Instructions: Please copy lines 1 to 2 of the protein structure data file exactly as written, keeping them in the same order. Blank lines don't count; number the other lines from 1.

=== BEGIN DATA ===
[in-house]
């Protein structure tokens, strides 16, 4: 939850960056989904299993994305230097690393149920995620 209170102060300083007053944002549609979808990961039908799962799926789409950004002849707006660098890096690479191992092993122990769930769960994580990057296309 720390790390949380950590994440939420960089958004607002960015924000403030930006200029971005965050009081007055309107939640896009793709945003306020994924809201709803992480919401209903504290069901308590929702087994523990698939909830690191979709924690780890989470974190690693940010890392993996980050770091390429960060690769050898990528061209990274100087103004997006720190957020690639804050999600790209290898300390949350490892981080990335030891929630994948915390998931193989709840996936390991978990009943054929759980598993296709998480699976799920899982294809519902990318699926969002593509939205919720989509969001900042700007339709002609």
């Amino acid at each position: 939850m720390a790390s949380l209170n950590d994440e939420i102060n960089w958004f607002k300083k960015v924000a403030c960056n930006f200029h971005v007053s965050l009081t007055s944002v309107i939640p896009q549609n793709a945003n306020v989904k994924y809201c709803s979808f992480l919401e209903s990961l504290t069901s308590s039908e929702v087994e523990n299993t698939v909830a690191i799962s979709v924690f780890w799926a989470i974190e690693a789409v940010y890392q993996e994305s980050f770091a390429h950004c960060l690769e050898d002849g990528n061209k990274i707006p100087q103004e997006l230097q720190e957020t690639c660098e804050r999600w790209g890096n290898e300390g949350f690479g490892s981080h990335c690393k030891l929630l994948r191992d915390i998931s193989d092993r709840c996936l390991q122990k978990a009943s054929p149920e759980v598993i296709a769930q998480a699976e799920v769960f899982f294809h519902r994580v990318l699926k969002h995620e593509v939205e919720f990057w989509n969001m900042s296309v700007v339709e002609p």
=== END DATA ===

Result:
[in-house]
């Protein structure tokens, strides 16, 4: 939850960056989904299993994305230097690393149920995620 209170102060300083007053944002549609979808990961039908799962799926789409950004002849707006660098890096690479191992092993122990769930769960994580990057296309 720390790390949380950590994440939420960089958004607002960015924000403030930006200029971005965050009081007055309107939640896009793709945003306020994924809201709803992480919401209903504290069901308590929702087994523990698939909830690191979709924690780890989470974190690693940010890392993996980050770091390429960060690769050898990528061209990274100087103004997006720190957020690639804050999600790209290898300390949350490892981080990335030891929630994948915390998931193989709840996936390991978990009943054929759980598993296709998480699976799920899982294809519902990318699926969002593509939205919720989509969001900042700007339709002609």